Many thanks for producing those helpful and interesting videos!

Kenneth A. Spencer
jjjude1 * VSM MEMBER * on March 26, 2023 @5:00 pm PST
Robert, can you direct me to your video that had the piano with the bite marks from Beethoven. Did I misremember this?
Thank you for your musical instruction, insights and inspiration!
Judy Jollett
Yarmouthport, Ma.
Robert - host, on March 27, 2023 @8:57 am PST
You are close. The bite marks were from Thomas Edison who had lost most of his hearing. Maybe Beethoven also bit his piano!
Paul M Boos on February 24, 2023 @8:38 am PST
I have a few questions from your counterpoint video. Could the 2 melody lines run at a different tempos? And if that is true, then perhaps even start at the same time? And if one is at a different tempo, could it also then just run for only part of the length of the other? I just wasn't sure if that is considered counterpoint if you do that... Thanks in advance!
Robert - host, on February 24, 2023 @9:55 am PST
While having different tempi within a given section of a piece isn't possible, this affect can be achieved by notating longer note values in one line compared to another. This is called augmentation. Diminution is the opposite: having a line faster than the other line. So yes, this is the way this is achieved.

In this case, if it is the same subject that is being played at different speeds, one would end earlier than the other. The intertwining of voices within complex counterpoint found in fugues can involve many types of interesting interactions!
Paul Niehoff * VSM MEMBER * on July 24, 2022 @3:08 am PST
Hello Robert,
I would like to apologize for my past criticism of a your playing of a Chopin Ballade No 1.
I have been a subscriber to VSM for oiver 15 years and have listened to your wonderful lectures with great appreciation for as long as I have been aware of them.
I had a question but your previous answer on February 3rd to Fred and Rita was exactly what I needed. Thank you.
On the humourous side, while I was accompanying my wife singing "Oh Divine Redeemer" by Gounod, she accidently added an unwritten repeat. Exciting times in front of 7000 people, but we managed to finish together and most would not have noticed.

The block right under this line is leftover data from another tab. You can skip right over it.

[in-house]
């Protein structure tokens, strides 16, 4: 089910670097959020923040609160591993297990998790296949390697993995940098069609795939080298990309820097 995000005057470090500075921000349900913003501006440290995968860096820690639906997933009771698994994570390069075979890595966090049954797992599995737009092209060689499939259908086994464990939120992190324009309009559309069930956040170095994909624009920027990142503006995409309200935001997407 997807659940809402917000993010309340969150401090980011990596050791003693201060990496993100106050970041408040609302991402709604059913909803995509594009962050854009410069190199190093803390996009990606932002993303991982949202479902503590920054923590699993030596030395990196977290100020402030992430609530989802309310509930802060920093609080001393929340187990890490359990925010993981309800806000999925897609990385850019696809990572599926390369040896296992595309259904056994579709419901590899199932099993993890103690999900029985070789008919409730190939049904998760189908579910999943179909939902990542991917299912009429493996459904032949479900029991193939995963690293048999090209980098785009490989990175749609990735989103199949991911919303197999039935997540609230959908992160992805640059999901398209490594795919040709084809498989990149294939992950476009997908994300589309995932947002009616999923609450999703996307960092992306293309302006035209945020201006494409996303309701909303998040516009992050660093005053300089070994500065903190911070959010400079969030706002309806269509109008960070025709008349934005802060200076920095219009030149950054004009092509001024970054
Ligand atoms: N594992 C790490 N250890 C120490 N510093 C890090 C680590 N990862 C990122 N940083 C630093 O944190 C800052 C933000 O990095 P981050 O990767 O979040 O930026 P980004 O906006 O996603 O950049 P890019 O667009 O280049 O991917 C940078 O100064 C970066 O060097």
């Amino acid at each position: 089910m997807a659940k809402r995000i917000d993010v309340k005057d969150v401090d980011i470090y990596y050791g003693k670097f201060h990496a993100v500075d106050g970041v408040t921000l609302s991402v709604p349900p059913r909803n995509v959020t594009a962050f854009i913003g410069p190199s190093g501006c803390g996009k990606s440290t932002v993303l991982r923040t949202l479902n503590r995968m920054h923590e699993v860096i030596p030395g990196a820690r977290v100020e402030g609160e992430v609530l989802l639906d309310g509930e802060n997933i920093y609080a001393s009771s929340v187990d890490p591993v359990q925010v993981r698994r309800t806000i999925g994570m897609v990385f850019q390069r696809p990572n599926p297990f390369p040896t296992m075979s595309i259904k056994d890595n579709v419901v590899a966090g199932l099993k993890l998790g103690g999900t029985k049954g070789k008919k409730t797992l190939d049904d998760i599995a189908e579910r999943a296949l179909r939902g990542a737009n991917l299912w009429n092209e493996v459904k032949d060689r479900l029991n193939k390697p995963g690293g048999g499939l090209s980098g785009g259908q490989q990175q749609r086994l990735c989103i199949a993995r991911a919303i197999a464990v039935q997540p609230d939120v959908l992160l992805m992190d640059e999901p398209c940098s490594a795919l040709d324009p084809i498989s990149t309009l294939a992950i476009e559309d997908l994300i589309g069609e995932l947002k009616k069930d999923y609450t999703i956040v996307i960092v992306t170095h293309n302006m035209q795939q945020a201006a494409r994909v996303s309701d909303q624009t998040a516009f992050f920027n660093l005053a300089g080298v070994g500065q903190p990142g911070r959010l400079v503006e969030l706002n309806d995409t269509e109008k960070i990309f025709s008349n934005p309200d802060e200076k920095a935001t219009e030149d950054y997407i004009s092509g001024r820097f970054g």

Regards Paul
Robert - host, on July 25, 2022 @9:27 am PST
You may like this recent performance of a piece of Chopin I just learned:
Maikel Gilis on May 29, 2022 @3:42 pm PST
Dear Mister Estrin,

I just saw two videos of you. The one where you explain how to play the piano with small hands. But that made me wonder if you are able to play the 3th movement of Beethoven's Moonlight Sonata. Maybe I'm to old to learn how to play the piano. I'm almost 32. And the reason I ask you this is because I also have small hands and I really want to learn how to play that piece on the piano. Because Beethoven is my favorite composer of all time. And the Moonlight Sonata is my favorite piano piece. Especially the 3th movement like I mentioned before. And in a other video you mention that the piano is losing in popularity. Not with me because I'm a huge Classical and Jazz enthusiast. And in both music genres piano is my favorite instrument. Sorry for my long email. But I hope you find the time to answer my question. Thank you in advance.

Sincere greetings,

Gilis Michael
Robert - host, on May 30, 2022 @11:55 am PST
There are no large reaches in the 3rd movement of the Beethoven Moonlight Sonata that should make this piece difficult for people with small hands.
Jan Booth * VSM MEMBER * on March 3, 2022 @5:54 am PST
Robert, I always enjoy your videos with much information and ideas. Many families do not want to invest in a piano but only a keyboard. Do you have a presentation of pros and cons for piano vs. keyboard? I have a parlor grand for their lesson time. I find keyboards so limiting but parents don't understand the difference. Thank you.
Robert - host, on March 3, 2022 @8:15 am PST
Here is a video & article on this subject for you:
Rita Luise Chamberland on February 5, 2022 @2:45 pm PST
I am trying to do Chopin Nocturne 55 Op 2 and the 3 against 5 has me baffled! Cam you help?
Fred * VSM MEMBER * on February 3, 2022 @2:03 am PST
Robert, in most classical pieces, the treble clef notes are in some fixed relationship to the bass clef notes. I have difficulty trying a Chopin Nocturne Minor Op.9, No.1 where e.g. in bar 4 the treble clef are spaced unequally. I just can't get a fluid, natural flow. Do you have any suggestions for practicing these parts?
Robert - host, on February 3, 2022 @9:19 am PST
So glad you asked! These cadenzas in Chopin provide a glimpse into how Chopin may have improvised on the piano since they are not measured. Here is a video and accompanying article that discusses this:
Frieda deHaan * VSM MEMBER * on January 19, 2022 @8:37 am PST
How do I get motivated... Lost interest dring covid
Robert - host, on January 19, 2022 @9:39 am PST
With more time at home, it could be a great opportunity to spend more time at the piano. You can try working on music you have always wanted to learn. If you just start playing pieces you enjoy, it may motivate you to play more!